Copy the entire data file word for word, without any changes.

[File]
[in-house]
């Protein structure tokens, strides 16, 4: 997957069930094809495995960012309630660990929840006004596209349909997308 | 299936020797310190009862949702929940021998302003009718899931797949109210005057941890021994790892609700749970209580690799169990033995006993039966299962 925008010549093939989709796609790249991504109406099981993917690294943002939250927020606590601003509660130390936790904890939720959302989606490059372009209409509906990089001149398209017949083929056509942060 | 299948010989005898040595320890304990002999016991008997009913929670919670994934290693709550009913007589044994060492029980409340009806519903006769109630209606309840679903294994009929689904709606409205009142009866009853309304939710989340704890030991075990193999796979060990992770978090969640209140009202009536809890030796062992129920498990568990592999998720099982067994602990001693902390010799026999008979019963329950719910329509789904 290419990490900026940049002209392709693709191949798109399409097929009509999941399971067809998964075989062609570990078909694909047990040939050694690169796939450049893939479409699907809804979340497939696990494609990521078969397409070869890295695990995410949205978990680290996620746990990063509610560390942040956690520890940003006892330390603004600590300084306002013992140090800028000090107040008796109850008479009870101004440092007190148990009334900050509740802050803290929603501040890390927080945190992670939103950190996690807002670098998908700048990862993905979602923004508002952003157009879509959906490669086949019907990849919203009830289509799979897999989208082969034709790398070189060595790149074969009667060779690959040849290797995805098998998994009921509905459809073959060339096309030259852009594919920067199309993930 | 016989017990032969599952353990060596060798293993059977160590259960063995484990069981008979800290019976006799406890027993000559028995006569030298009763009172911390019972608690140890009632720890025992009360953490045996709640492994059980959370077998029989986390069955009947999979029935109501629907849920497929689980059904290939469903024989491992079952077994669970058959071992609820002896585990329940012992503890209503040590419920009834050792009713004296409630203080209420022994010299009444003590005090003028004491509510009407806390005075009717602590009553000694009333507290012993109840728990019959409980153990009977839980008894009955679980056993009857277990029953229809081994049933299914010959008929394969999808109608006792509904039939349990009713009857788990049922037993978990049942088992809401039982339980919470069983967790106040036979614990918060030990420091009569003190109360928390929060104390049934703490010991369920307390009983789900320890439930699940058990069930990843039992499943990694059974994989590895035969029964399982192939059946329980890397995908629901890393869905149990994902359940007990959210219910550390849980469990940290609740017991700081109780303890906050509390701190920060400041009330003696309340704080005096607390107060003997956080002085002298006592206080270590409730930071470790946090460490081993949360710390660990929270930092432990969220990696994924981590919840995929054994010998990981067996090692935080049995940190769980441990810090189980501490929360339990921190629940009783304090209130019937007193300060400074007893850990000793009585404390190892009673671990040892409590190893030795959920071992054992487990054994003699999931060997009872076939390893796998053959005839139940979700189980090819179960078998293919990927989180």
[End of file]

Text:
[in-house]
């Protein structure tokens, strides 16, 4: 997957069930094809495995960012309630660990929840006004596209349909997308 | 299936020797310190009862949702929940021998302003009718899931797949109210005057941890021994790892609700749970209580690799169990033995006993039966299962 925008010549093939989709796609790249991504109406099981993917690294943002939250927020606590601003509660130390936790904890939720959302989606490059372009209409509906990089001149398209017949083929056509942060 | 299948010989005898040595320890304990002999016991008997009913929670919670994934290693709550009913007589044994060492029980409340009806519903006769109630209606309840679903294994009929689904709606409205009142009866009853309304939710989340704890030991075990193999796979060990992770978090969640209140009202009536809890030796062992129920498990568990592999998720099982067994602990001693902390010799026999008979019963329950719910329509789904 290419990490900026940049002209392709693709191949798109399409097929009509999941399971067809998964075989062609570990078909694909047990040939050694690169796939450049893939479409699907809804979340497939696990494609990521078969397409070869890295695990995410949205978990680290996620746990990063509610560390942040956690520890940003006892330390603004600590300084306002013992140090800028000090107040008796109850008479009870101004440092007190148990009334900050509740802050803290929603501040890390927080945190992670939103950190996690807002670098998908700048990862993905979602923004508002952003157009879509959906490669086949019907990849919203009830289509799979897999989208082969034709790398070189060595790149074969009667060779690959040849290797995805098998998994009921509905459809073959060339096309030259852009594919920067199309993930 | 016989017990032969599952353990060596060798293993059977160590259960063995484990069981008979800290019976006799406890027993000559028995006569030298009763009172911390019972608690140890009632720890025992009360953490045996709640492994059980959370077998029989986390069955009947999979029935109501629907849920497929689980059904290939469903024989491992079952077994669970058959071992609820002896585990329940012992503890209503040590419920009834050792009713004296409630203080209420022994010299009444003590005090003028004491509510009407806390005075009717602590009553000694009333507290012993109840728990019959409980153990009977839980008894009955679980056993009857277990029953229809081994049933299914010959008929394969999808109608006792509904039939349990009713009857788990049922037993978990049942088992809401039982339980919470069983967790106040036979614990918060030990420091009569003190109360928390929060104390049934703490010991369920307390009983789900320890439930699940058990069930990843039992499943990694059974994989590895035969029964399982192939059946329980890397995908629901890393869905149990994902359940007990959210219910550390849980469990940290609740017991700081109780303890906050509390701190920060400041009330003696309340704080005096607390107060003997956080002085002298006592206080270590409730930071470790946090460490081993949360710390660990929270930092432990969220990696994924981590919840995929054994010998990981067996090692935080049995940190769980441990810090189980501490929360339990921190629940009783304090209130019937007193300060400074007893850990000793009585404390190892009673671990040892409590190893030795959920071992054992487990054994003699999931060997009872076939390893796998053959005839139940979700189980090819179960078998293919990927989180």